Unfortunately, despite rigorous and continued testing and FDA inspections of manufacturers in China, the source of the problem is still unidentified.  Without knowing what the exact problem is, the FDA is powerless to compel any sort of recall.  Manufacturers of the treats are all reluctant to pull their products from shelves and this has led to a strong backlash from consumers and has social media buzzing.  Even now, several law suits are in progress.

According to Laura Alvey from the FDA, there are productive discussions happening with pet food firms at this time in the hopes of finding a cause for this on-going issue.  The latest testing of the treats is focused on problems stemming from irradiation of the ingredients.

So, what can you do to make sure your pet is not adversely affected?

First, and very simply, avoid buying any sort of jerky treat that is made in China.  Although that sounds easy, it is often difficult to determine exactly where a product is made.  Even products that are “Made in the USA” may source ingredients from China.  If you are not sure, call the manufacturer and ask them if the treats are wholly made in the US from US sourced ingredients.  If you don’t get a definitive answer, don’t buy the product!

Next, consider alternatives for the jerky treats.  Many dogs will happily accept baby carrots or green beans as a snack or reward.  Reputable companies, like Hill’s, Iams and others, also offer a variety of safe treats we can trust.  Other pet owners have found homemade recipes like the ones at DogTreatKitchen.com for making their own special home cooked goodies.

Remember, treats should only make up a small portion of the calories your pet receives each day.  While this sounds like common sense, in many of the complaints on file with the FDA, owners were feeding too many jerky snacks far too often.

Finally, it’s important to see a veterinarian if you’re pet shows any odd symptoms or has persistent vomiting and diarrhea.  In a review of the complaints to the FDA, a fair percentage of pet owners never saw a veterinarian or had any blood analysis done.  Without that information, it is almost impossible to say that the treats are the definitive cause of the illness or death.  Your pets rely on you to make sure their food and treats are safe and they need your help.

If you believe your pets have been affected by these products, please tell your veterinarian and file a report with the FDA online.

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Lost Pets, High Tech Returns

Jessie never went anywhere without her “wiener dog brigade”.  So, it was not surprising to see her loading up the four dachshunds and making a trip to St. Louis.   Her Mother’s Day visit, however, would not end as happily as previous excursions.  As Jessie and her husband stopped to give the dogs a much needed bathroom break, the weary travelers did not do a head count as they climbed back into the car.  It would be more than an hour until they noticed that one of their pups, six month old “Tequila”, was left behind.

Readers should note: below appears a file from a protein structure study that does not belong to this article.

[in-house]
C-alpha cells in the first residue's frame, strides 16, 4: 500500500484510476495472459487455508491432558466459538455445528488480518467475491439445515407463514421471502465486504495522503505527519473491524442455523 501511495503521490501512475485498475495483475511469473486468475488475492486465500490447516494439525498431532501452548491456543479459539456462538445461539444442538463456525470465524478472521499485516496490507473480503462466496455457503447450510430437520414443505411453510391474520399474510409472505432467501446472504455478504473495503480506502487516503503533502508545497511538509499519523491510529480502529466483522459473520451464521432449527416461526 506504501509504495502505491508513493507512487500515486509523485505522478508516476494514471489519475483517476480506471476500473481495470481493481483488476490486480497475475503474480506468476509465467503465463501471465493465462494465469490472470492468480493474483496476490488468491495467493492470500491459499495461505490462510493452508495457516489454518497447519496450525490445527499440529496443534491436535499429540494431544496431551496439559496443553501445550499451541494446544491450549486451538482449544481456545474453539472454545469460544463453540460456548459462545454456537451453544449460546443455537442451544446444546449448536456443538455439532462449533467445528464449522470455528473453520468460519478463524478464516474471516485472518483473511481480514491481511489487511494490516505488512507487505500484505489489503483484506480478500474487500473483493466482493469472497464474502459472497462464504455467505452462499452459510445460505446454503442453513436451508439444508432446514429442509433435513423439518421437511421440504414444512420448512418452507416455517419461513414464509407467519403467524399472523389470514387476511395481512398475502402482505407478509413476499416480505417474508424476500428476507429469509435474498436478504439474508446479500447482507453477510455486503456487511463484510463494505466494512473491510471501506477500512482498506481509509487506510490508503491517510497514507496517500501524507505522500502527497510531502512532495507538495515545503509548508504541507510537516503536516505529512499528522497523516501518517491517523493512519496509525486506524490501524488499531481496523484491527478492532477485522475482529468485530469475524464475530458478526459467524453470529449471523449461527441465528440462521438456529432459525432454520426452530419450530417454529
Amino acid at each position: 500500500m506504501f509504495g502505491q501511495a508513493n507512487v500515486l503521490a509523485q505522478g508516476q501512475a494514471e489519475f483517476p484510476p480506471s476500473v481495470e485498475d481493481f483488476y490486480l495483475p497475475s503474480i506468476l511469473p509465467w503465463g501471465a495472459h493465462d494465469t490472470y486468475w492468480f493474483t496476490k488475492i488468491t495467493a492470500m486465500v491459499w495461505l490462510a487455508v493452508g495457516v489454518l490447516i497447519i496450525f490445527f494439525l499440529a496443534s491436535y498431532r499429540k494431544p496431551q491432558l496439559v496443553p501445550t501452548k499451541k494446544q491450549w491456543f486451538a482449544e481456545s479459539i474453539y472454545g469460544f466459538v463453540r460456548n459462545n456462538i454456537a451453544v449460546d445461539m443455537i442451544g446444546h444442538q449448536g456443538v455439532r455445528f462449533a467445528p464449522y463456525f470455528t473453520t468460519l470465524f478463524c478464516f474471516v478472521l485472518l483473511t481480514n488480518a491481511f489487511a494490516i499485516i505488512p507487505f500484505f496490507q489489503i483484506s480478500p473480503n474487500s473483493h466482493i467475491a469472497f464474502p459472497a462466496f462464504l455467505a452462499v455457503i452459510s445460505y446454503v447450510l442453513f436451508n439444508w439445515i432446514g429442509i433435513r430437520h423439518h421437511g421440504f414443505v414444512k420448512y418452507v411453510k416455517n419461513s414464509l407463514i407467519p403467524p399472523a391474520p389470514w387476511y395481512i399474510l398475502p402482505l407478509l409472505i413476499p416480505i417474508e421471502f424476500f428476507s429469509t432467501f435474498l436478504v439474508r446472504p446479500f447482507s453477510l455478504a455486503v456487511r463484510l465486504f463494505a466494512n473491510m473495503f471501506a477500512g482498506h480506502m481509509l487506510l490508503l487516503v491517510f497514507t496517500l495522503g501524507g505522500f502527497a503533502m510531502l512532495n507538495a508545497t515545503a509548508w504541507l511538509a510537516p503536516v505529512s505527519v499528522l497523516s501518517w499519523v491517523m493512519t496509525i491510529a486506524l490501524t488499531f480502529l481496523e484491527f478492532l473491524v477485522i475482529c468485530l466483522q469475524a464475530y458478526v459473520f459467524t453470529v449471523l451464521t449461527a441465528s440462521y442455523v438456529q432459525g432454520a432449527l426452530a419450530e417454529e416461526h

As shocking as this story sounds, one out of every three pets will be lost and away from their family at least once in their lives.   More than five million dogs and cats leave home every year, either walking away or carried off by unscrupulous individuals.  So, if a pet owner finds out that his or her four legged companion is gone, what’s the best steps for reuniting?

Prevention, of course is the best option and veterinarians have long advocated the importance of some sort of identification on your pet.  Most people opt for simple ID tags or collars, but these are easily lost or even removed.  Tattoos have been used, but many pet owners, animal shelters or even veterinarians are unsure of where to call if they find a pet with a tattoo.  Microchips are a safe and effective means of permanent identification, but only about 5% of pets in North America have had this device implanted.

Jessie says, “I was so mad that I had told my veterinarian no when asked about the microchip…all because I wanted to save $30.”

Some pet owners have opted for GPS collars and devices, but results have been mixed.  Complaints about battery life, difficult collar attachments and slow notifications when the pet leaves the designated area have all been reported.

Dog on railroad tracksRegardless of whether any identification is available or not, fast action is needed when your pet comes up missing.  Veterinarians recommend that you contact local animal shelters, veterinary offices and even pet stores within a five to ten mile radius of your home to be on the lookout for your lost animal.  Websites like HelpMeFindMyPet.com or PetAmberAlert.com also offer services to registered members.  These might include faxing or calling all pet related businesses within a 50 mile radius or even creating flyers for you to print and post in your community.

“Of course, we immediately drove back to the rest stop to look for Tequila,” says Jessie, “but he was nowhere to be found.  I was able to connect with the local animal control office and police department right away, but there was no word about our little guy.”   Jessie then called various animal rescue groups and other shelters in the area once she returned home.